~ By Seeing Jesus’ Life and Teaching Through the Window of Grace: Most of us were taught a law-based perspective and therefore read the scriptures like a rulebook of impossible demands that we cannot meet. Should, ought to, and must have been a constant companion of most believers. Try harder, do more, and re-dedicate have kept us spiritually fatigued and guilt-ridden. Jesus offers intimacy that transforms duty into desire and obligation into opportunity. Seeing the gospels through the eyes of grace changes everything.

~ Studying Each Gospel Event as it Actually Happened (Chronologically): I used A.T. Robertson’s A Harmony of the Gospels as a guideline. To see the events as they occurred brings a new flavor and excitement to the greatest story ever told.

Studying the gospels in this manner is the most life-changing thing I have ever done. Whether you do this study in a small group or individually, I guarantee that you will never again read the gospels the same as before. They are the foundation of our faith because our faith is built on a Person. He was a Jew, living in a Jewish world, and communicating with Jewish people. This study offers you the opportunity to walk the dusty roads with Him, to be there as a participant rather than simply an observer. These biographies of Jesus are your stories too. Every move Jesus made and every word He spoke has direct implications for your life in the twenty-first century.

My hope is that this study will not simply be new information to ponder, but that as re-discover the gospels through Hebrew eyes, you will come to more deeply know, and enjoy the One who wrote The

Gospels. This is when The Good News Gets Even Better.

Getting the Most Out of This Study

Aerial view: We will obviously not be able to deal with every event in the Gospels, but the connection between the events as the happens is critical to understand. We will take an aerial view or brief summary of the passage before moving on.

Through Hebrew Eyes: Understanding Jewish culture and history is critical for a fuller appreciation of the emotions, issues at stake, and reactions of people in the gospels. When you see the Star of David we will try to help you think as a Jew would have thought in the at day based on his background, teaching, history, and culture.

Insight into the Passage: The light bulb indicates my brief commentary on the passage. These are insights I have gleaned over in over 34 years of ministry. They have made a deep impact in my own life and have been the result of my own studies as well as the contribution of many wonderful people along the way.

Snapshot: Context is very important in studying the scriptures. When you see the camera icon, I will give a brief picture of the current atmosphere, the circumstances and issues leading to the passage or event we are about to study. This will help you gain a feel for the atmosphere in which everything is taking place.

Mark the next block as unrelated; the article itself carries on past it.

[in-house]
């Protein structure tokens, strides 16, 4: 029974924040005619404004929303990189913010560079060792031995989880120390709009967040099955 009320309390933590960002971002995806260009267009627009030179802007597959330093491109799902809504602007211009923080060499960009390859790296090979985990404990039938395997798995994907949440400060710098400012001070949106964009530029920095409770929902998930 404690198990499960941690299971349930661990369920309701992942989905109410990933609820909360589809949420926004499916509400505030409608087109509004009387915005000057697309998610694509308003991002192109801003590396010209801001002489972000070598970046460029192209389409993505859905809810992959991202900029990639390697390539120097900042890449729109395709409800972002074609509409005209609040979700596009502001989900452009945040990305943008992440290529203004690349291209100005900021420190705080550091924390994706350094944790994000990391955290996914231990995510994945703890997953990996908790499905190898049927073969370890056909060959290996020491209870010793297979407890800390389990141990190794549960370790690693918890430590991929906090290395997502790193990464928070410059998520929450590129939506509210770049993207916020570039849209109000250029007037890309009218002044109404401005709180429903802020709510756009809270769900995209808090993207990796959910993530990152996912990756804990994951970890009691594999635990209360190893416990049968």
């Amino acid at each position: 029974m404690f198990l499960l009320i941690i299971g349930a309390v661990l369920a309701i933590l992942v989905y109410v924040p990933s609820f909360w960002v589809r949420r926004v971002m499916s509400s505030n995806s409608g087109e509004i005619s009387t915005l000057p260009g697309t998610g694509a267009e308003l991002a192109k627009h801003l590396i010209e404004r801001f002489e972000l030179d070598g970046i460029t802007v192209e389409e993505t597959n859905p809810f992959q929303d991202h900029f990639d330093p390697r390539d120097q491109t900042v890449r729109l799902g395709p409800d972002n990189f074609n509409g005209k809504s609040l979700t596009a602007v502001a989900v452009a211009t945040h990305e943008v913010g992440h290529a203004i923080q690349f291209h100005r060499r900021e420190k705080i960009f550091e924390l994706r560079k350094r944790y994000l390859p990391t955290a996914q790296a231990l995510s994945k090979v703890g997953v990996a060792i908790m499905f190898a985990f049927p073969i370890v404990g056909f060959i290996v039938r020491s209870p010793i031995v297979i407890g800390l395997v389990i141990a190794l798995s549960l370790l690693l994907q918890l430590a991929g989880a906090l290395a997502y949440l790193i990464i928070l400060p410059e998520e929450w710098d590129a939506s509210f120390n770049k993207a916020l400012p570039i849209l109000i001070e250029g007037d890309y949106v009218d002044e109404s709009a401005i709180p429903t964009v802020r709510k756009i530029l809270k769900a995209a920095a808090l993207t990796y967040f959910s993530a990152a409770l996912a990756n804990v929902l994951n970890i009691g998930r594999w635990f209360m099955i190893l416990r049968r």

Crossroads: This may be a statement or question concerning direction: So what? Where do we go from here? What difference can this make for me right now?

Part I. Beginnings

God’s unique and abiding love for the Hebrew people is unparalleled in human history. Throughout the Old Testament, Israel is called the “bride of God.” These nomadic wanderers suffered greatly at the hands of their enemies, and for most of their existence have live under the continual dominance of other nations. Freedom and autonomy is the brass ring they have longed to grasp. They, like each of us have loved God, and yet have disobeyed Him, often trusting in their own abilities rather than in His faithfulness and sovereignty. God’s beloved bide sought other lovers, yet He continues, even to this day, to pursue them with His unfailing love.

But, God had been strangely silent during the four hundred years from the end of the writing of the Old Testament until the beginning of the New Testament. The flow of communication to His people through the Prophets during this period came to a halt, but the Hebrew people continued to anxiously await the coming of “the Prophet” spoken of by Moses (Deuteronomy 18:18-19) and more specifically by Isaiah, the Psalmist, Daniel and others.

As we begin this fascinating adventure in the gospels, Rome has been in control of Israel since 63 B.C. Bitter hatred exists between the Jews and her captors. In the minds of many, God appears to have abandoned His people. Many Jews quietly echo the sentiment of Job, who, amidst great agony of body and soul, cries out to God in his pain. Symbolically shaking his fist to the heavens, he in essence thunders, “God you know nothing of suffering; you have never experienced the lost of sons as I have. You have never experience shame and rejection, being abandoned by friends. You sit in your heaven surrounded by your holy hosts, but you have no notion of what it is like on this earth. Is there anyone in this vast universe who can identify with my pain? Is there anyone who knows what it’s like to be a man?”